Investigation into White House security clearances announced
The House Oversight Committee on Wednesday announced it was launching a “wide-ranging” probe into the White House’s handling of its security clearance process, kicking off one of the first high-profile investigations into the Trump administration by the new, Democratic-controlled chamber.
In a letter sent by committee chairman Elijah Cummings of Maryland to White House counsel Pat Cipollone, Cummings requested a range of documents related to the security clearance process, writing that the investigation was in response to “grave breaches of national security at the highest levels of the Trump Administration, including by former National Security Advisor Michael Flynn and others.”
According to the letter, sent Wednesday morning, the goals of the investigation “are to determine why the White House and Transition Team appear to have disregarded established procedures for safeguarding classified information, evaluate the extent to which the nation’s most highly guarded secrets were provided to officials who should not have had access to them, and develop reforms to remedy the flaws in current White House systems and practices.”
The White House did not immediately respond to CNN’s request for comment.
Cummings’ letter also states that the investigation will look into why the administration “is currently defying federal law by failing to provide to Congress information about its security clearance process required by the SECRET Act.”
According to a statement released along with the letter, the committee is seeking information about a litany of former and current administration officials, including national security adviser John Bolton, senior adviser to the President Jared Kushner, former White House aide Rob Porter and former national security adviser K.T. McFarland.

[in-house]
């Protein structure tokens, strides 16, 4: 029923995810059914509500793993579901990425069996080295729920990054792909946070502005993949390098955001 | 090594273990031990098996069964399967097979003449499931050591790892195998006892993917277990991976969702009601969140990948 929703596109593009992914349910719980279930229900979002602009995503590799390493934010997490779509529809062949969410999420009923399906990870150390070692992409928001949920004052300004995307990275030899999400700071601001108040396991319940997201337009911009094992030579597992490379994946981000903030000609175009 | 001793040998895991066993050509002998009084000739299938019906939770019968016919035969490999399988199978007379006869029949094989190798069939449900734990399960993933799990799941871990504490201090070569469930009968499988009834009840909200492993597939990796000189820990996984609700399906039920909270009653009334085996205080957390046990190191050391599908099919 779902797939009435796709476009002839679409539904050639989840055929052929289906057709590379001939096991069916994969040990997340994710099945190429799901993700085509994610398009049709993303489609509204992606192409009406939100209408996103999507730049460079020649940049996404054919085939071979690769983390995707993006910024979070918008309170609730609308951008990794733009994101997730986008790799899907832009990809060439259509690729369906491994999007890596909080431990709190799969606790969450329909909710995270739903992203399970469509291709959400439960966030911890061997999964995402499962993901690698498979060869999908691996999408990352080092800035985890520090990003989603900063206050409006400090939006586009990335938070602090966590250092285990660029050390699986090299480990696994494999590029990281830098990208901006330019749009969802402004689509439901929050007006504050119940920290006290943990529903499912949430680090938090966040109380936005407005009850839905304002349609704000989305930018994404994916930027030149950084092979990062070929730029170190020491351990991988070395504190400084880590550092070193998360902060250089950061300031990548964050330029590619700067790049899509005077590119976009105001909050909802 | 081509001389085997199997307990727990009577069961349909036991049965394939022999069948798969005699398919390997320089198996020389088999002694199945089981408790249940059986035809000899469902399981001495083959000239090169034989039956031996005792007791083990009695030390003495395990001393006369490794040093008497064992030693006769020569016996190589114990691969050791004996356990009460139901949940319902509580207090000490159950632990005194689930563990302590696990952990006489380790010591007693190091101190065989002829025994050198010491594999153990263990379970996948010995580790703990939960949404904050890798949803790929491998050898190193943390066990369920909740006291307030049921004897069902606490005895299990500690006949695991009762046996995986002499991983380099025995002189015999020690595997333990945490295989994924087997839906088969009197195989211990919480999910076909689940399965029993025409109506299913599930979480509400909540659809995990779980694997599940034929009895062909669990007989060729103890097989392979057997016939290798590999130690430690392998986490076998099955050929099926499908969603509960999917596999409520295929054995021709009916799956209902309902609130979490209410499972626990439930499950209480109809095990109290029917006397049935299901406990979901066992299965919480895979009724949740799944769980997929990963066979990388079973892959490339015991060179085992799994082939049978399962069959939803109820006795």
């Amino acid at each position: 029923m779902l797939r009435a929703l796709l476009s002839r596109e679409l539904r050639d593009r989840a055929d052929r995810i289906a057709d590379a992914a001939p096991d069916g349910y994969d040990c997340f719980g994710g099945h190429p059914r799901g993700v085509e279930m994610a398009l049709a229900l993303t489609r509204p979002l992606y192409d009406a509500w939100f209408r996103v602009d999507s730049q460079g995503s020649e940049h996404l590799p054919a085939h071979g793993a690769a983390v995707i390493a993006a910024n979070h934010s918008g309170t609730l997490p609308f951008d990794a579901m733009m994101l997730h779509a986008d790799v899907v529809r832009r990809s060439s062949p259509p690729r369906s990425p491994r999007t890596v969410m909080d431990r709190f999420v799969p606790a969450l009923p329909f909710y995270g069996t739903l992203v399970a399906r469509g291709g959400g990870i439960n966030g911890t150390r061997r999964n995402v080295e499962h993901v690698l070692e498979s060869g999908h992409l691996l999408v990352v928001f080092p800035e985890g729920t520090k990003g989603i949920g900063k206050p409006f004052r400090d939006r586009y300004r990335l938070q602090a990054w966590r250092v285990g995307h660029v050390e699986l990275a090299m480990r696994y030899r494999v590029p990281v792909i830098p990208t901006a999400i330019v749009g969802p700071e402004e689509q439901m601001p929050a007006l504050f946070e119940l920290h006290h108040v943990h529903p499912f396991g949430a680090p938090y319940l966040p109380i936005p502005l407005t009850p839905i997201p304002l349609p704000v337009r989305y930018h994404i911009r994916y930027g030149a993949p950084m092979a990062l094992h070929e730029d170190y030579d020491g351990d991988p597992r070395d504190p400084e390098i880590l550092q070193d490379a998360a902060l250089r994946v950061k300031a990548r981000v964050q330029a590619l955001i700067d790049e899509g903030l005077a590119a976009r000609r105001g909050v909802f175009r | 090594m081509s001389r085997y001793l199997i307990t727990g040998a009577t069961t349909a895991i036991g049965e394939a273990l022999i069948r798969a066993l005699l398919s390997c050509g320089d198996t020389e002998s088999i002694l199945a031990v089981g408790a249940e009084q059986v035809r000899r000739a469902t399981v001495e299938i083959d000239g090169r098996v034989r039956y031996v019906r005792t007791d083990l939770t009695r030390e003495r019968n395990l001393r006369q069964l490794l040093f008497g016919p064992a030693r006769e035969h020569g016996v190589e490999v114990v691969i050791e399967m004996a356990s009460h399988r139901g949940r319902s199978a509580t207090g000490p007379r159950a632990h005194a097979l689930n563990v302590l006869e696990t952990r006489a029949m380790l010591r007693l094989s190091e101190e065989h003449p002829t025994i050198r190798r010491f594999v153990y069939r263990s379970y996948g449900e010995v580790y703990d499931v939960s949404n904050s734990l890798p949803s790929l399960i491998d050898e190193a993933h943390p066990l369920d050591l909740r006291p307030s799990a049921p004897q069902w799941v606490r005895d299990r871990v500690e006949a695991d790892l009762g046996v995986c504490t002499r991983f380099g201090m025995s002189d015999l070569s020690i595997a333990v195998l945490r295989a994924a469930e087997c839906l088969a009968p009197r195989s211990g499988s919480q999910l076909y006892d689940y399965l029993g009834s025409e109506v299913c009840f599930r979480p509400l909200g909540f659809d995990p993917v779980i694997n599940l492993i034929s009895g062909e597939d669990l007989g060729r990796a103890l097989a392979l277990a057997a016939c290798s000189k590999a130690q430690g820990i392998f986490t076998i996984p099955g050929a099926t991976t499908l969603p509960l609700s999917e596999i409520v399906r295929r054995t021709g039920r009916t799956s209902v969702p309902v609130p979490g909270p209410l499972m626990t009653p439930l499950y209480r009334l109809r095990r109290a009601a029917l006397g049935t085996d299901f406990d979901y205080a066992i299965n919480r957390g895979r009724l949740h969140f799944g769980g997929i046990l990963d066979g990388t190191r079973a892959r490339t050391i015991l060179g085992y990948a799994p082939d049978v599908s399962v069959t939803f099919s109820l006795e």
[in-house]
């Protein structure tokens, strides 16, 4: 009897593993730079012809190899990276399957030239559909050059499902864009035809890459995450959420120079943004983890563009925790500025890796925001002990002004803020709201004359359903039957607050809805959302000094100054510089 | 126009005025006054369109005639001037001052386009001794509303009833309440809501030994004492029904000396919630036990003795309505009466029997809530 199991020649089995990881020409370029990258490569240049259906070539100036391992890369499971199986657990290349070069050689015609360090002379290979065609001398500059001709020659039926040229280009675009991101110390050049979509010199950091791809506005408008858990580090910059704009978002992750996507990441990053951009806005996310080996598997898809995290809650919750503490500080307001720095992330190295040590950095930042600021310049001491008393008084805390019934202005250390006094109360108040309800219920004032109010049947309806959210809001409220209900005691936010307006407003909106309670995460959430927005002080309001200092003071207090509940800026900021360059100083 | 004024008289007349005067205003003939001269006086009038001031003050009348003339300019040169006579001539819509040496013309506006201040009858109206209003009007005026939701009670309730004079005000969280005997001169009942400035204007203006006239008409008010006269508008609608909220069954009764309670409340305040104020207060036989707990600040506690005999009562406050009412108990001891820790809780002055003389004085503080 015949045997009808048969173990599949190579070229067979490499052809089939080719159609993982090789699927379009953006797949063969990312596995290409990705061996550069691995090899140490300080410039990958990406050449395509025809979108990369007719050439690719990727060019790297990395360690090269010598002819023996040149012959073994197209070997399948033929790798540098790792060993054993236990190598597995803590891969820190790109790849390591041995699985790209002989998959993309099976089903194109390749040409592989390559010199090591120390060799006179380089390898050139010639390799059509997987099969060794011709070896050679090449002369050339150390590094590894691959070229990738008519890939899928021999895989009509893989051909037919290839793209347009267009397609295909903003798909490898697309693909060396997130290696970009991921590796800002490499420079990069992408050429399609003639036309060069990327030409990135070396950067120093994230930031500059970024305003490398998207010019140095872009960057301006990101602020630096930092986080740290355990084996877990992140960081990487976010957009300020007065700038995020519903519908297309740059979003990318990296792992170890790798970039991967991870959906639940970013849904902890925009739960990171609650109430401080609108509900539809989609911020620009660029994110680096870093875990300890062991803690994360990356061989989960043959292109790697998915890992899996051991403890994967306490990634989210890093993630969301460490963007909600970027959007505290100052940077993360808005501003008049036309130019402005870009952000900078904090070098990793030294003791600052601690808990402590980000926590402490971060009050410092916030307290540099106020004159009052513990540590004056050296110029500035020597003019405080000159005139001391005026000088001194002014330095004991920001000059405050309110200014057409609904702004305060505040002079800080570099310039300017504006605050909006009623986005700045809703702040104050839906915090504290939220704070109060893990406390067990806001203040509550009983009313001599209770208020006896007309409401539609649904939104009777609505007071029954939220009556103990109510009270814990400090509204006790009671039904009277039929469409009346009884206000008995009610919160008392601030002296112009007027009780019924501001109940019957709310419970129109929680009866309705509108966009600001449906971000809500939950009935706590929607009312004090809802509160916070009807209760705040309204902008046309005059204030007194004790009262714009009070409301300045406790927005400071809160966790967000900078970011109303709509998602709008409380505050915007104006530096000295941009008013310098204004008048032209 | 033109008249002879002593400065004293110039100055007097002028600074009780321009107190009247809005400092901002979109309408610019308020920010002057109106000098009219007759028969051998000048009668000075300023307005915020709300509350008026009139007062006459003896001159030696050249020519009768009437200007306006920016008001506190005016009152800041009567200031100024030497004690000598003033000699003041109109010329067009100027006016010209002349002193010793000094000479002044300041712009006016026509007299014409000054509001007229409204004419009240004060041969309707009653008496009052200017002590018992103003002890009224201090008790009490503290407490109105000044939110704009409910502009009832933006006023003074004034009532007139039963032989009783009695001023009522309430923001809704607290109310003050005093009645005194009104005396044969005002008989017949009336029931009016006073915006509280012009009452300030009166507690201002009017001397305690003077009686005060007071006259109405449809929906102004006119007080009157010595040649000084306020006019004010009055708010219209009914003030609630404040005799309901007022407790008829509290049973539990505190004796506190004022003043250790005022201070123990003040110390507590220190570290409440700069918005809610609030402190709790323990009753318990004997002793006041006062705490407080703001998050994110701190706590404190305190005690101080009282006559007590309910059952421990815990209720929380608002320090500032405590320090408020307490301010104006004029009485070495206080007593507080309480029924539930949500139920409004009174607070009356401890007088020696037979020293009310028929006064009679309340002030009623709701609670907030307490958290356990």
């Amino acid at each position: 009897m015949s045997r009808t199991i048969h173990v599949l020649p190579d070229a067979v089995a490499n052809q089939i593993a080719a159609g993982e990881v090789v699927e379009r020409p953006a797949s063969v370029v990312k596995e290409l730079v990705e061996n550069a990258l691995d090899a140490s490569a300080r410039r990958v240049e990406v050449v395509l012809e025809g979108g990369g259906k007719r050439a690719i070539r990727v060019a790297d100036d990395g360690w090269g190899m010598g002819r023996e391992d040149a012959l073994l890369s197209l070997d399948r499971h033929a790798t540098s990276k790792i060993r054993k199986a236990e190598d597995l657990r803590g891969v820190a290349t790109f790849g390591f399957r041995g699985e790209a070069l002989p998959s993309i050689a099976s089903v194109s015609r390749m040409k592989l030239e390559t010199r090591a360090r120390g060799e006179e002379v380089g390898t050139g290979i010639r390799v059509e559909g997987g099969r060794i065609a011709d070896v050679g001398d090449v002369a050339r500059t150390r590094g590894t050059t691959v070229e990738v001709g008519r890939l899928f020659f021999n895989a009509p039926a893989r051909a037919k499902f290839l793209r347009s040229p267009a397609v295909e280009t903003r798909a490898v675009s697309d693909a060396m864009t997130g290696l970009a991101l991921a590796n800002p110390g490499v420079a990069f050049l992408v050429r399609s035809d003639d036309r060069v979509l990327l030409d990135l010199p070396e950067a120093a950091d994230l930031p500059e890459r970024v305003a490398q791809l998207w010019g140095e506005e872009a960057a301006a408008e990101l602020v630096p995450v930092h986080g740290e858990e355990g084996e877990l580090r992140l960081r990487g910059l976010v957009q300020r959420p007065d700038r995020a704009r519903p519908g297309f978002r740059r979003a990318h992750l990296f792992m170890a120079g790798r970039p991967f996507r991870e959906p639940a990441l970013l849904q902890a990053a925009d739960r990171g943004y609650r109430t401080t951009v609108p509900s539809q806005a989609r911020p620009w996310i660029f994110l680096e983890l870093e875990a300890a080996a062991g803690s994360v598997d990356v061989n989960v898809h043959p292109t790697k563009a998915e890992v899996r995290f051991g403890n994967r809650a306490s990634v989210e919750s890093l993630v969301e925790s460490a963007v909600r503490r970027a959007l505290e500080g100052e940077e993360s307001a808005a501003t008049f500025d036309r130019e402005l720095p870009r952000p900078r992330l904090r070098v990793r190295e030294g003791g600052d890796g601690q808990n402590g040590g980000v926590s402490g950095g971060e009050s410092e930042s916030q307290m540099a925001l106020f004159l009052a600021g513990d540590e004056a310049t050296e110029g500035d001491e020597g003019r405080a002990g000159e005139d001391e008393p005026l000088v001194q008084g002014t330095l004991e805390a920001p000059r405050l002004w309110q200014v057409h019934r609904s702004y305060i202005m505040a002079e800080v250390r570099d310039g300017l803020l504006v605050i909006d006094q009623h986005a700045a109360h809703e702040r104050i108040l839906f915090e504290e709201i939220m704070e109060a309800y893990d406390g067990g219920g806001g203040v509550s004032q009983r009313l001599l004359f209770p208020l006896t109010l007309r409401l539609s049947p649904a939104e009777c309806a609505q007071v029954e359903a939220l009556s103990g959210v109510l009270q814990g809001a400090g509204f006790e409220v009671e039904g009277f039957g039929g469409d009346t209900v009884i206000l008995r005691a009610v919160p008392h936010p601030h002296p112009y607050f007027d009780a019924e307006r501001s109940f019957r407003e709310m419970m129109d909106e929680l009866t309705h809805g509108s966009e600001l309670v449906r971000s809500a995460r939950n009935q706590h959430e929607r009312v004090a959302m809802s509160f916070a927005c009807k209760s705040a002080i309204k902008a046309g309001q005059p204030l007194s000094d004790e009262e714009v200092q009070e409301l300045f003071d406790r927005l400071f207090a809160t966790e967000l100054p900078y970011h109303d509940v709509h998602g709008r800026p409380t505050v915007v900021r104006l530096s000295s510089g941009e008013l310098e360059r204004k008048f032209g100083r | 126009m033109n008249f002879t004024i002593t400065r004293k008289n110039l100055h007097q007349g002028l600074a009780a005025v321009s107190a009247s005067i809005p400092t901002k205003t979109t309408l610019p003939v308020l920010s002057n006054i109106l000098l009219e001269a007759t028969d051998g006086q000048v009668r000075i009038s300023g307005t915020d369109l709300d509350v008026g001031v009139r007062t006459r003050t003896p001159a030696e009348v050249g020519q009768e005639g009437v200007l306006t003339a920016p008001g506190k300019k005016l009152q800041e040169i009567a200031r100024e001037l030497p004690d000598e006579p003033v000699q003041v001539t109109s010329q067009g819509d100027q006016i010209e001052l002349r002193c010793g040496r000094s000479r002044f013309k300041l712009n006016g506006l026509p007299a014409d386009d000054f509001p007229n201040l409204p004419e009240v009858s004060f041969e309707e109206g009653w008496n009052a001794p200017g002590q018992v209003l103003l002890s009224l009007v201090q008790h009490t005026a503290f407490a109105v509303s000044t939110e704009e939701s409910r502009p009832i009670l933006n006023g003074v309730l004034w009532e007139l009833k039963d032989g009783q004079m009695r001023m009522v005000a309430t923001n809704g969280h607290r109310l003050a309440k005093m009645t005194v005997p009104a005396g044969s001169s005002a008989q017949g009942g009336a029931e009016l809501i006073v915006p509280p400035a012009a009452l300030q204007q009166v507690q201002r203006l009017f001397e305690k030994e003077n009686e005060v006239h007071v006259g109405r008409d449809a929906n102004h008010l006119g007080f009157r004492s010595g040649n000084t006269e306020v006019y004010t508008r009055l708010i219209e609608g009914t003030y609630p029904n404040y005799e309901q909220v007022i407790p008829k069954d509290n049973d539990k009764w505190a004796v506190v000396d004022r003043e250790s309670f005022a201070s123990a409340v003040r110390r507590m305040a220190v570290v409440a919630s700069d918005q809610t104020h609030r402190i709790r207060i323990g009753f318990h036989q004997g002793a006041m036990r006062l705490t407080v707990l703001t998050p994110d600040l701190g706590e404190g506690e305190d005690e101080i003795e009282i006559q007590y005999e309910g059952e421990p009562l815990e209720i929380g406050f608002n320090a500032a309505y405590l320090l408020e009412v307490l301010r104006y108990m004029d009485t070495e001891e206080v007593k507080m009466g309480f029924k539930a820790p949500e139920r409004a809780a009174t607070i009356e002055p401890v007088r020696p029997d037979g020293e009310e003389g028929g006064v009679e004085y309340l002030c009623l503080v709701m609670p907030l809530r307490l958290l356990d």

In addition to those individuals, the committee is asking for information related to then-White House chief of staff John Kelly’s 2018 review of security clearance processes, which according to the statement found that dozens of individuals who began working at the White House in January 2017 with interim security clearances were still doing so well into Trump’s first year in office.
In February 2018, Kelly ordered an overhaul of the security clearance process for current and incoming top administration officials. Kelly’s memo came just over a week after Porter resigned following allegations of domestic abuse against him became public. Porter’s ex-wives had leveled the accusations against Porter in interviews with FBI officials in early 2017, and FBI Director Chris Wray said the FBI provided the White House with updates on the investigation in March, July and November 2017 before closing the investigation in January.